If a digital or non-local business relies on local search exclusively it’s death by starvation.

Their business starves slowly as they struggle to get the traffic, leads, sales they need to survive.

Start with goals to avoid the struggle


Local search is laser focused – it’s surgical and precise. Universal search, on the other hand, is a bomb of awesomeness. The results are dense and far reaching, which is perfect if you’re not focused on customers from a specific geographic location.

You’ll have to decide which strategy is best.

But how?

It’s simple. Start with your goals. Have a…

  • Local business focused on local customers? You’re strategy is pretty obvious. Focus your attention on a local search strategy, using tactics that extend your influence and reach in your service area.
  • Regional, national or non-local business? Use universal search to cast a wide net, attracting a large amount of customers from a variety of sources and channels.
  • Running a business with multiple locations or focus areas? Use a mix of local and universal search to drive engagement and response. If you’re running a bricks and mortar business side by side with a digital offering, you’ll need to optimize for both using both universal and local search strategies. Create a clear delineation between the two, maintaining separation in your approach.

Have a goal in mind? Fantastic.

There’s a bit of overlap with each strategy so let’s break the tactics down for each.

Strategy #1: Local Search


When it comes to local results, Google offers two main options.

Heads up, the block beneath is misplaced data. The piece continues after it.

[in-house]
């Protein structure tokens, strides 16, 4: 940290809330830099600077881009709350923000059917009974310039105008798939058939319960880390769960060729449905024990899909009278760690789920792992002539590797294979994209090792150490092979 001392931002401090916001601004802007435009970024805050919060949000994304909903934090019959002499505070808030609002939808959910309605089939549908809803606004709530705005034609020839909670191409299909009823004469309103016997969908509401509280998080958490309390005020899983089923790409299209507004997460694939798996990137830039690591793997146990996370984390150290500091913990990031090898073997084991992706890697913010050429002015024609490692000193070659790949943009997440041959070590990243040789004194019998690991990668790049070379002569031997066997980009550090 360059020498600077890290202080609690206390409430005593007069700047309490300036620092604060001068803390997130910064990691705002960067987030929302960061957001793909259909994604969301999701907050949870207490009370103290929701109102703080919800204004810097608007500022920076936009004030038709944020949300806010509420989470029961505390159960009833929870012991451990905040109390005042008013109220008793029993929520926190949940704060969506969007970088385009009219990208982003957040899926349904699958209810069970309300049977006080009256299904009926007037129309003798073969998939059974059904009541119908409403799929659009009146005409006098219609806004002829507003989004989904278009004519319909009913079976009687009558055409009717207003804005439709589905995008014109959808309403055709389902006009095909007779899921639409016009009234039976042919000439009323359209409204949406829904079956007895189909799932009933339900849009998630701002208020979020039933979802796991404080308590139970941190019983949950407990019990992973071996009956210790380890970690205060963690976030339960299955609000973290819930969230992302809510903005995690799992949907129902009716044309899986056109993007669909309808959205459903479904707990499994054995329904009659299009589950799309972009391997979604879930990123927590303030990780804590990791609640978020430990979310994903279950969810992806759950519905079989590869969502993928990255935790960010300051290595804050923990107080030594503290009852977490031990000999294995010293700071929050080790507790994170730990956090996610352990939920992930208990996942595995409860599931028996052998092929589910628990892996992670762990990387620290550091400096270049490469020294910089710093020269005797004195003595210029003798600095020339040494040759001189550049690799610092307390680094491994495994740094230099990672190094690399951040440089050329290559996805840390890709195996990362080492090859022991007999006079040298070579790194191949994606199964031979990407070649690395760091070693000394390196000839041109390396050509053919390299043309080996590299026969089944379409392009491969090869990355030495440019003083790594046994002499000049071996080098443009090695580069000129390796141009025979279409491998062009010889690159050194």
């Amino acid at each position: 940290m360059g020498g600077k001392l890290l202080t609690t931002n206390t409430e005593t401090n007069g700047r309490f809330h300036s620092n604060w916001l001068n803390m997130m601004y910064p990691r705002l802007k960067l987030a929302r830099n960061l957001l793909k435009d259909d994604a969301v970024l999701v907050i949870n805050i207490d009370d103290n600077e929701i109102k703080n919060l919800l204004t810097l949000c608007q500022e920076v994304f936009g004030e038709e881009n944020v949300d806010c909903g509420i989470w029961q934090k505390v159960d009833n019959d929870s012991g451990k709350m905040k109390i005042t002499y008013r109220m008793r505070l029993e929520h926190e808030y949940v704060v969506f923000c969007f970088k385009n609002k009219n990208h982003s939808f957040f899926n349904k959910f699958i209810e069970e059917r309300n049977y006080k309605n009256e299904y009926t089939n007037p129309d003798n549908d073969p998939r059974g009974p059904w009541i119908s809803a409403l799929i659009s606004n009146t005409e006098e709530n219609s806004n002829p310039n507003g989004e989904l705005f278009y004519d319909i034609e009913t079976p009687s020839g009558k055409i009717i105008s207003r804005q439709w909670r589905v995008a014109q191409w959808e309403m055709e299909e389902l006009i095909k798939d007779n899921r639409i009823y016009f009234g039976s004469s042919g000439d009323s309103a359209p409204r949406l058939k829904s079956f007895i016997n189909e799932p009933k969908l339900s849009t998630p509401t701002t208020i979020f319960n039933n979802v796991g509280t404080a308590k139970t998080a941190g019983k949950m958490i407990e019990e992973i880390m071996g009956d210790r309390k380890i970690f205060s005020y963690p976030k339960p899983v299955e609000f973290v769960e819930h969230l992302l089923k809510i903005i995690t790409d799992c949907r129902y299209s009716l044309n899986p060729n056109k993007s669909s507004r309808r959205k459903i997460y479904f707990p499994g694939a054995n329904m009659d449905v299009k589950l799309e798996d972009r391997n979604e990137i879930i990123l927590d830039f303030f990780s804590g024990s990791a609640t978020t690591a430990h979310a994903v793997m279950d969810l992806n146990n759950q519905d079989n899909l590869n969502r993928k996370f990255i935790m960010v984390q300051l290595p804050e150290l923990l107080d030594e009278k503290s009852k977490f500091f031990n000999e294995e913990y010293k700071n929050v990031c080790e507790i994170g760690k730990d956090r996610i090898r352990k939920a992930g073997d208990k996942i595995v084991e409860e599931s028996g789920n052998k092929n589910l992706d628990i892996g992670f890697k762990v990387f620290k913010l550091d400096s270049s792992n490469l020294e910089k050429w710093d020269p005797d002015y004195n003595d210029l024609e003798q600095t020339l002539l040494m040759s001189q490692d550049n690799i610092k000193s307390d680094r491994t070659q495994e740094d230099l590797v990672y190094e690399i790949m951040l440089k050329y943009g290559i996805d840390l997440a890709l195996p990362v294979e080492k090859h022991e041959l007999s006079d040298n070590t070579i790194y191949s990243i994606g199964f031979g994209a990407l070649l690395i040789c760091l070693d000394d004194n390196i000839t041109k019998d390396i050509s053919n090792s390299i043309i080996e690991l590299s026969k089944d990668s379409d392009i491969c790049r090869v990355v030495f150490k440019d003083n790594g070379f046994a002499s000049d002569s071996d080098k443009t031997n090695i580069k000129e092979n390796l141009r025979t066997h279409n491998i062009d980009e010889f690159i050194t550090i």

The local three pack, which lists three businesses.

vietnamese restaurant new york

Here’s the problem. Google uses proximity to determine who makes it into the local pack. That makes ranking difficult if searchers aren’t in your area. To complicate things further, there’s a growing amount of ads in the local three pack and organic results. It’s harder to rank for these keywords but it’s not impossible as we’ll soon see. Then there’s…

The knowledge panel which focuses on one business specifically.

obao restaurant new york city

The three pack typically shows up for more generic searches (e.g. Vietnamese restaurants near me). The knowledge panel typically appears for very specific searches (e.g. Obao restaurant new york city).

Which local search tactics work best for locals?


    1. Find local and social profiles. You’ll want to find the tools that have the greatest impact in your industry or vertical. Restaurants depend on Yelp, Trip Advisor, Zomato. The key here is focusing on sites with a local emphasis.
    2. Register/claim profiles. Feed Google information about your business. Your name, address and phone number, hours of operation, website, social media profiles, etc. Track these profiles and keep them maintained.
    3. Build strong profiles and five star reviews. Reviews are powerful because they rank well for both branded and location-specific queries. This is huge because top ranked results get more clicks than listings without. Focus half of your local search efforts on getting reviews. Consistency is key here; work to consistently attract reviews. A positive review from a week ago is more valuable than one from 3 months ago.